If you can take your furniture with you when you move why can’t you take your actual house?
Andrew Maynard would also like to know why.
“I really wonder why people choose to live in small white boxes when so many other items and things that surround us like cars and mobile phones are completely fluid, organic designs.
My favourite thought is from Sir Norman Foster, a famous British architect and he was asked what his favourite building was and his very clever replay was a Boeing 747. The 747 is something that’s very pragmatic and not designed with decoration or iconography - it’s designed to fly in the sky. It has to do its job very efficiently. And because of that, it is something very beautiful. And within that you’ve got everything you need; you’ve got places to cook, places to go to the toilet, you can add showers, you can add beds. And they’re massive buildings too and they’re just flying though our skies and yet everybody chooses to live in these docile little brick things.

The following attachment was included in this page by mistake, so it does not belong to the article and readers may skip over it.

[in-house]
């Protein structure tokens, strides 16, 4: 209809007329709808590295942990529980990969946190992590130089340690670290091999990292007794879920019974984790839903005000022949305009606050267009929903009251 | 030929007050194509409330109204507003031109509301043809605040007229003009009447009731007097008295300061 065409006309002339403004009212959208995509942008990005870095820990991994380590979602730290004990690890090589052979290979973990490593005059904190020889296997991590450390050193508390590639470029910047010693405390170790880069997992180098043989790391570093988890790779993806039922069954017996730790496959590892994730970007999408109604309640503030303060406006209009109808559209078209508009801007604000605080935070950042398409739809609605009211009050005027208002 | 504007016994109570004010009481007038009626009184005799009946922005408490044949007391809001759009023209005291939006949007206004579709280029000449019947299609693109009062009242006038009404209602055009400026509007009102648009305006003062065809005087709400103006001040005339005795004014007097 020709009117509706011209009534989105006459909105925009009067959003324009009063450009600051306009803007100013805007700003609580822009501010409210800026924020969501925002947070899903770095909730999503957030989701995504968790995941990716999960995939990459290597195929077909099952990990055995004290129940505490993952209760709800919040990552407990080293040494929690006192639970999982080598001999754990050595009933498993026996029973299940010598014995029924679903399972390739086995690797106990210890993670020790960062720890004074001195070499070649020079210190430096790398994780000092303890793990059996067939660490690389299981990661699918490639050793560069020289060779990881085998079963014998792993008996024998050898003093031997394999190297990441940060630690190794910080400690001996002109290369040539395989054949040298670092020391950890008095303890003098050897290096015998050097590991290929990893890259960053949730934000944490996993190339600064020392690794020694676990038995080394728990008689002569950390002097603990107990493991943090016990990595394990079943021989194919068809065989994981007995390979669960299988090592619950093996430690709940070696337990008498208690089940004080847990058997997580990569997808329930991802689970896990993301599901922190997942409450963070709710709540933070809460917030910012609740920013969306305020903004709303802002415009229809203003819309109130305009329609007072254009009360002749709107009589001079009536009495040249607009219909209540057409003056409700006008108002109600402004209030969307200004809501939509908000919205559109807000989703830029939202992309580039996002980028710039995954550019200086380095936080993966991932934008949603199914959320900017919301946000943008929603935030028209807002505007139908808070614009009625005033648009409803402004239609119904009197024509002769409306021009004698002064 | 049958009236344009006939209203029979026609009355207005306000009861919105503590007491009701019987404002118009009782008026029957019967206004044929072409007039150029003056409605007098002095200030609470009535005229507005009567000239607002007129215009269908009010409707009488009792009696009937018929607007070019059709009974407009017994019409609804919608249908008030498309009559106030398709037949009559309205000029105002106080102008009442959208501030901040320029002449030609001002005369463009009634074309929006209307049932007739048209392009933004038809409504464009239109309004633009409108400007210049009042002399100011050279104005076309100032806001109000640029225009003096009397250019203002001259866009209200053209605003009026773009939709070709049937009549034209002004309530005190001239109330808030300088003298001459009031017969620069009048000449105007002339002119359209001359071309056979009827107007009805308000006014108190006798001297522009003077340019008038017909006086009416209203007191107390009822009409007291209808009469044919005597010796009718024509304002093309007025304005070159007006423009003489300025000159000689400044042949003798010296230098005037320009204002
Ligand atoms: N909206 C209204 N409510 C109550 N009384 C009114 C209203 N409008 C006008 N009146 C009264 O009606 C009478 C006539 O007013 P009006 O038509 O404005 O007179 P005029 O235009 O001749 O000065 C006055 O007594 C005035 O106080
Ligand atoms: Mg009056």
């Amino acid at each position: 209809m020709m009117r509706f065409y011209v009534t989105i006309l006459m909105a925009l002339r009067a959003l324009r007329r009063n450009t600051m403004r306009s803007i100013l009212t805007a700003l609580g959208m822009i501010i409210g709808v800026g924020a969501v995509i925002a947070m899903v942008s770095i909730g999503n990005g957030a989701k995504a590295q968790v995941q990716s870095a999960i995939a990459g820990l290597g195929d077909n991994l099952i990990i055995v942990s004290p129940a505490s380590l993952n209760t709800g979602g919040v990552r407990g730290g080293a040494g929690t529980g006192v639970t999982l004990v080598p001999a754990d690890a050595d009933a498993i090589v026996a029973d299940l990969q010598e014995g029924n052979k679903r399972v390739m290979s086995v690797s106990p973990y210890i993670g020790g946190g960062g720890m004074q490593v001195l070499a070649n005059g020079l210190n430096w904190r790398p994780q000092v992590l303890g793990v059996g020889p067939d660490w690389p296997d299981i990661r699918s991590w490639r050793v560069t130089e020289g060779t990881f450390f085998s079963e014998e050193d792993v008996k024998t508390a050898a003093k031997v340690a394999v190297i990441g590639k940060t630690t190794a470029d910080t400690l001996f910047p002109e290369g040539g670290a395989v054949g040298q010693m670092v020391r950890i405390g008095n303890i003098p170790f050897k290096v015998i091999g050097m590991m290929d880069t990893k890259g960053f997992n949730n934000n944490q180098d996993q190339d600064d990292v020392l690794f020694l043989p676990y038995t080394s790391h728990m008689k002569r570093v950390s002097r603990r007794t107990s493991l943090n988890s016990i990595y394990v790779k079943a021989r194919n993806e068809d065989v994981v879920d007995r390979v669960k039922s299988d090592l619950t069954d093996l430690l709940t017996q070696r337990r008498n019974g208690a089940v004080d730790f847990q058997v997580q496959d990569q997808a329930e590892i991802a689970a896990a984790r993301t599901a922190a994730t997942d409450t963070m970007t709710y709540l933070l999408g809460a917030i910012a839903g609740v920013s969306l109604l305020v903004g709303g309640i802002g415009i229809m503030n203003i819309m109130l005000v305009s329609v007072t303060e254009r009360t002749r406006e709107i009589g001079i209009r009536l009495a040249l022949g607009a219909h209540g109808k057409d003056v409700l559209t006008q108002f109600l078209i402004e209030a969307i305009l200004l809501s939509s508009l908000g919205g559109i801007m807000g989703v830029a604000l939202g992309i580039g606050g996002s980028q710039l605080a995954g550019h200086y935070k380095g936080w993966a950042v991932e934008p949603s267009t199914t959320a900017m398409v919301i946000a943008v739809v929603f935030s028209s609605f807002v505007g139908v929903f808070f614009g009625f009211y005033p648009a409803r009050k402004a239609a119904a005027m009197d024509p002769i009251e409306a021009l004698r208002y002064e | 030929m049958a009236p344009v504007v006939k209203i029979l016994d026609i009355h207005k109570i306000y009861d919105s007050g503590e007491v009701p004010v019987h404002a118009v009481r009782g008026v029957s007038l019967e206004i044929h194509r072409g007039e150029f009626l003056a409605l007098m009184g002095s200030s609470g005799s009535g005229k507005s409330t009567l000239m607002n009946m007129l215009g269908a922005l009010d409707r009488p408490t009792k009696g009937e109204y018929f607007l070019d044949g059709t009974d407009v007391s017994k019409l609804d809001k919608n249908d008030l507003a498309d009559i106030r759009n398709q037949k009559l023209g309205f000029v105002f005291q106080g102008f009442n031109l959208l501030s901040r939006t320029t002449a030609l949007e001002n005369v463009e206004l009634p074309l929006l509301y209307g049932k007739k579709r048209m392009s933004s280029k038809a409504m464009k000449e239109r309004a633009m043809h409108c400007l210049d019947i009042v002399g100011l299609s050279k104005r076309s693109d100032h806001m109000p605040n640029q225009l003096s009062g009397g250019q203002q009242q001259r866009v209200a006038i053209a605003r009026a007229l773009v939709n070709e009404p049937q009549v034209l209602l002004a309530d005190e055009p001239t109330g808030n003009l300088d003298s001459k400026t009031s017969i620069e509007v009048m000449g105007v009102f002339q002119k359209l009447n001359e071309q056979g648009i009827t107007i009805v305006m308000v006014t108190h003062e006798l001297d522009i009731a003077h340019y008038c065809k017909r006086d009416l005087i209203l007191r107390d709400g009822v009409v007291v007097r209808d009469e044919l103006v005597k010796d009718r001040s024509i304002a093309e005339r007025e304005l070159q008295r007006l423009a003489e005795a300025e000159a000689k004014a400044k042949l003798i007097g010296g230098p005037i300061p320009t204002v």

Our homes could easily be as adaptable. In our work we use simple materials to have walls that simply disappear, slide up into the ceiling spaces and there are a lot of remote technologies too; at the touch of a button, we could have entire roofs slide away.
It would be great if parts of your house you could actually pop the wheels out and drive it away like in the goodies – they did it a few times. I think these are really interesting ideas and what if we actually lived in elaborate caravans? There is the technology there that is just waiting to be designed in a really strong way to incorporate that. Maybe it could only be just part of your house and you could just get in the back of it and scoot off and have a holiday for a while with just your favourite parts of your house and then the essential part could just be fixed to the ground. There just seems potential for these things to happen and for us to have much richer lives because of it.
I think I would really like people to view my style of architecture as using words such as subversive, playful, interesting and I don’t even mind if they described it as weird.
But the great thing would be if they really embraced the fact that it’s flexible and malleable. Thos ideas really interest me and I would love it if people got on board with that, saw it and engaged with it.”
Andrew Maynard Architect
250 Rae St, Fitzroy North 3068
t: 0425 726 131